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Tuesday, 18 June 2013 11:10

Overseas Cyber-attack Hit List Memo for Obama to Include the Possibility of Government Targeting U.S.

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MARK KARLIN, EDITOR OF BUZZFLASH AT TRUTHOUT

cyber6 18Nearly lost in the scandal of domestic data mining, spyng and possible phone call monitoring of US citizens revealed by Glenn Greenwald is an article he co-authored on June 7.  In the Guardian UK piece, Greenwald and co-author Ewen MacAskill discuss the implications of President Obama authorizing the targeting of nations, organizations, and just about anybody for US government initiated cyber-attacks.

(Here is the full document obtained by Greenwald and the Guardian and sub-titled by the paper, "Eighteen-page presidential memo reveals how Barack Obama has ordered intelligence officials to draw up a list of potential overseas targets for US cyber attacks.")

The directive focuses on overseas targets, which some might think is necessary in an age when digital technology may be as powerful a weapons as bombs and military might in wielding global power.  But that raises the concerns that cyber-warfare may lead to military conflict.  As the article cautions:

In the presidential directive, the criteria for offensive cyber operations in the directive is not limited to retaliatory action but vaguely framed as advancing "US national objectives around the world". The revelation that the US is preparing a specific target list for offensive cyber-action is likely to reignite previously raised concerns of security researchers and academics, several of whom have warned that large-scale cyber operations could easily escalate into full-scale military conflict.

But the domestic implications of the Obama directive also put the Internet within the United States at peril, with the potential for overseas "enemies" once again threatening – as with the so-called "Patriot Act" – domestic freedom:

Earlier this year, the Pentagon publicly accused China for the first time of being behind attacks on the US. The Washington Post reported last month that Chinese hackers had gained access to the Pentagon's most advanced military programs.

The director of national intelligence, James Clapper, identified cyber threats in general as the top national security threat.Obama officials have repeatedly cited the threat of cyber-attacks to advocate new legislation that would vest the US government with greater powers to monitor and control the internet as a means of guarding against such threats.

One such bill currently pending in Congress, the Cyber Intelligence Sharing and Protection Act (Cispa), has prompted serious concerns from privacy groups, who say that it would further erode online privacy while doing little to enhance cyber security.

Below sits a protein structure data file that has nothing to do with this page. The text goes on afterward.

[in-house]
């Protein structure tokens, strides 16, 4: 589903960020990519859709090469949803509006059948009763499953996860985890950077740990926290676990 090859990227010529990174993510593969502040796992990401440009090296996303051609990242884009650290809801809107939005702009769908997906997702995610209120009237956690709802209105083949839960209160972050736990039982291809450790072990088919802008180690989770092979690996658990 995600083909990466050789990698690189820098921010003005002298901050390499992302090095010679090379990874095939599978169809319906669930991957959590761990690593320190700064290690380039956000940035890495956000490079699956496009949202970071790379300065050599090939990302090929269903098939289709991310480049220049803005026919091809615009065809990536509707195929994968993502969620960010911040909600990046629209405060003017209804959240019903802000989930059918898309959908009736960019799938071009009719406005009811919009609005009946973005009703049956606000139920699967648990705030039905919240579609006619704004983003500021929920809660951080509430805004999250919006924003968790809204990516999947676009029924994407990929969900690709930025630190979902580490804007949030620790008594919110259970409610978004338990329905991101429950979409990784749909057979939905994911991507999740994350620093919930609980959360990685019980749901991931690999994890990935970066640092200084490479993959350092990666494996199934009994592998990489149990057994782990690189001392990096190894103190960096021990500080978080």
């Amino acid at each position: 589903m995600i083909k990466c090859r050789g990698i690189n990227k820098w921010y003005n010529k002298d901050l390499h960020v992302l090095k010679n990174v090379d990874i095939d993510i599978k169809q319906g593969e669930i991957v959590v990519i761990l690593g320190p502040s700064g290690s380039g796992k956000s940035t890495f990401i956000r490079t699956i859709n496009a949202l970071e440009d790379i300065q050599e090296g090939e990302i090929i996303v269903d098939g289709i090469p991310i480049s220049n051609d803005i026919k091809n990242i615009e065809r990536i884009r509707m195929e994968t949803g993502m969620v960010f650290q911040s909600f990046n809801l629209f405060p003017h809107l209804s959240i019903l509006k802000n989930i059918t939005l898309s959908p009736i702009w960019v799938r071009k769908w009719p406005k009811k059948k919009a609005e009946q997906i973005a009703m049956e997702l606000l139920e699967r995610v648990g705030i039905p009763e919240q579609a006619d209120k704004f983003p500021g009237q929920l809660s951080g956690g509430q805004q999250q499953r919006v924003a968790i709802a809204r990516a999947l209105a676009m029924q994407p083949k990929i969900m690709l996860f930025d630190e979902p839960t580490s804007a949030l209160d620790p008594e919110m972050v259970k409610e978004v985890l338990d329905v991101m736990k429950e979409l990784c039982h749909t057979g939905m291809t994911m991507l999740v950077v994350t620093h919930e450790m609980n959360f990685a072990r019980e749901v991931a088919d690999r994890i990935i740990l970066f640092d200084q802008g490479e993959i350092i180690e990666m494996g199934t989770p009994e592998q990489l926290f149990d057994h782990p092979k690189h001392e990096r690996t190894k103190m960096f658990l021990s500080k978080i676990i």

So the threat of cyber-attacks from abroad is being used to leverage passage of legislation that would tighten government control over the Internet within the United States.

It is widely believed that the US and Israel jointly launched the Stuxnet cyber-attack on Iranian's nuclear program, in specific its centrifuges. And there is widespread speculation that cyber-attacks on a smaller scale are already being undertaken by US intelligence agencies.

This is likely occurring even as the US is accusing China of using cyber assaults and hacking to retrieve both military and corporate secrets from US servers. As with drones, this cyber warfare is dependent upon a technological knowledge and capability that the United States cannot keep from spreading. This means that the possibilities for blowback against our own security are highly probable.

As for assurances that Americans will not be the targets of cyber-attacks, Greenwald and his co-author are hardly optimistic:

The directive provides that any cyber-operations "intended or likely to produce cyber effects within the United States" require the approval of the president, except in the case of an "emergency cyber action". When such an emergency arises, several departments, including the department of defense, are authorized to conduct such domestic operations without presidential approval.

So we have a president who has an assassination list and decides or delegates who shall live and who shall die; we have a president who has authorized the vast intelligence apparatus of the United States government to gather private data and communication records of American citizens; and now courtesy of the Guardian UK, we discover that we may be subject to cyber-attacks without even presidential approval when there is an "emergency."

Who is to say that this won't be used against environmentalists, whistleblowers, the Occupy Movement, journalists and any person or organization that advocates for changing the status quo.

Is the surveillance and cyber-attack state being built to protect the citizens of the United State or to protect the corporate/political ruling elite from the citizens of the United States?

The evidence keeps mounting that it is the latter, incrementally creeping in upon us like a dark blinding fog.

(Photo: marsmet501)